Translator Disclaimer
1 April 1997 AVIAN BOTULISM—ANOTHER PERSPECTIVE
Author Affiliations +
Abstract

Waterfowl botulism is unique among intoxications because toxin produced within its victims leads to secondary poisoning of other birds. Because of this phenomenon, the epizootiology of the carcass-maggot cycle of botulism resembles that of an infectious disease and the reproductive rate (R) of the disease could be defined as the average number of secondary intoxications attributable to a single carcass introduced into a marsh. I propose that toxin production and botulism occur commonly at a low level in many marshes and that factors which influence R determine when the disease expands into a large epizootic. A model that incorporates the number of carcasses occurring in a marsh, the probability of a carcass containing spores, the probability of a carcass persisting until toxin-bearing maggots emerge, and the contact rate between live birds and toxin, may be useful for predicting the extent of secondary-poisoning, for identifying questions for research, and as a theoretical basis for management.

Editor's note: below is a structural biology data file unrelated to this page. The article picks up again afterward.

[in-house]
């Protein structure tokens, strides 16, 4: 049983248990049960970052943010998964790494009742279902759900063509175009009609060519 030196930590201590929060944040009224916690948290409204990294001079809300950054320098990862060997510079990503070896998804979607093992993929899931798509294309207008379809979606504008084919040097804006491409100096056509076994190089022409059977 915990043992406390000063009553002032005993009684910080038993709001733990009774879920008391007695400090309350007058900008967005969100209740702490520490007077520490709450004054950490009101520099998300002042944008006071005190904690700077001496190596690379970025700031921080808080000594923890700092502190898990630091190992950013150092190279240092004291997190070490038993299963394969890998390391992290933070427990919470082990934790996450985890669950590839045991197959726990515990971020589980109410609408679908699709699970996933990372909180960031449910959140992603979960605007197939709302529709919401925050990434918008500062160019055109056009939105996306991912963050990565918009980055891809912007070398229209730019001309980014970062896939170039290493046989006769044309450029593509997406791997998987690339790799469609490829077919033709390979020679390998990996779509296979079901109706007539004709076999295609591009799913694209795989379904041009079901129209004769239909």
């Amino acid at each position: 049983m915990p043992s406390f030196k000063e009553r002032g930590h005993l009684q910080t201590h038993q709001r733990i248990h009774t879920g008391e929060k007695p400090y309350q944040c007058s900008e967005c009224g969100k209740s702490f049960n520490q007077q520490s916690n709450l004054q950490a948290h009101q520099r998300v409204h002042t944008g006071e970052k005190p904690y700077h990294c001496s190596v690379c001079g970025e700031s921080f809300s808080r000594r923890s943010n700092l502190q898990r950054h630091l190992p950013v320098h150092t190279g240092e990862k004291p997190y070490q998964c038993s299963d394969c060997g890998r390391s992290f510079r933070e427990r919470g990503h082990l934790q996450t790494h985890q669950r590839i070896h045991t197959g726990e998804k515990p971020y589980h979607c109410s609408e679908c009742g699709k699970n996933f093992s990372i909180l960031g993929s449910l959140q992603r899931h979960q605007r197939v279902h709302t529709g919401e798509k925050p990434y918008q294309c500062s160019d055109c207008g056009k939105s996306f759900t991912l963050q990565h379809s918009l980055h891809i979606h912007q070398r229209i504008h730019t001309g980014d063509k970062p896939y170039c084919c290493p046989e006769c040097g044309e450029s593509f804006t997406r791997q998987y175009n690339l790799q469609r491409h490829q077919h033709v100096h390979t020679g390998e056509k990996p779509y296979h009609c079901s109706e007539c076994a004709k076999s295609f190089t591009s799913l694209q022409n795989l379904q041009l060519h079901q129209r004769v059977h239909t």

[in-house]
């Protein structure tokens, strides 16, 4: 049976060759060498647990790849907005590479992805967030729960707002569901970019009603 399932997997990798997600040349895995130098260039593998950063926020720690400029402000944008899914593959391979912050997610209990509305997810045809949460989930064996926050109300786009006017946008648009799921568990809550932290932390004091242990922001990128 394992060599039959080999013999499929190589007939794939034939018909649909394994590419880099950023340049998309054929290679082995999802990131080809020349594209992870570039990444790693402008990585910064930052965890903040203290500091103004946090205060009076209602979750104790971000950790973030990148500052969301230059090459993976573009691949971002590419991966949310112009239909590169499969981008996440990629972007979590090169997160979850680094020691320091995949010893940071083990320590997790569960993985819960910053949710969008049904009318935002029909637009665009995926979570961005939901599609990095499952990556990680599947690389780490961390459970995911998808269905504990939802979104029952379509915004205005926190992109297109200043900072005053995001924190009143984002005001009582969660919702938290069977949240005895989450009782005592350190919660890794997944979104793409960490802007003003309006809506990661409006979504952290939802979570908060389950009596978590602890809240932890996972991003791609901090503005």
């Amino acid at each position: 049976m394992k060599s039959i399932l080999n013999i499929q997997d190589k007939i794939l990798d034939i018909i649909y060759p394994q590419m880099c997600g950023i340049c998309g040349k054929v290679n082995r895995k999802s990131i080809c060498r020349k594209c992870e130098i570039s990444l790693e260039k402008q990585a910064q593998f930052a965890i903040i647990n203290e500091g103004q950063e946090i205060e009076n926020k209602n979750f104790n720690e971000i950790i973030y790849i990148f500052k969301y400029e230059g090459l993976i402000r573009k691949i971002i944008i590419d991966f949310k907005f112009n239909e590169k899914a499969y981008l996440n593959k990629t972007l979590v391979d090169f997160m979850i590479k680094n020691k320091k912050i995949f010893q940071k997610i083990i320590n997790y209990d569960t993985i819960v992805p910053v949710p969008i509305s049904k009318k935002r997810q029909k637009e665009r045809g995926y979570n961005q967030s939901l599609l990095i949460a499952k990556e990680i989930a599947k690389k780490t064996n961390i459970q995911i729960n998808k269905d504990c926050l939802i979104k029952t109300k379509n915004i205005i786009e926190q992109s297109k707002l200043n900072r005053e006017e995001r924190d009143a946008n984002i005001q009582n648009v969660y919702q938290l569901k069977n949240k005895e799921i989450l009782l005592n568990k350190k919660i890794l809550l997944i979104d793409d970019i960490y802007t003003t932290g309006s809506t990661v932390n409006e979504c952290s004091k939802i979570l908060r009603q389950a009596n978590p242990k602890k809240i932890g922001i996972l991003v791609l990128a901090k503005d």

Wobeser: AVIAN BOTULISM—ANOTHER PERSPECTIVE
G. Wobeser "AVIAN BOTULISM—ANOTHER PERSPECTIVE," Journal of Wildlife Diseases 33(2), 181-186, (1 April 1997). https://doi.org/10.7589/0090-3558-33.2.181
Received: 30 April 1996; Published: 1 April 1997
JOURNAL ARTICLE
6 PAGES


SHARE
ARTICLE IMPACT
Back to Top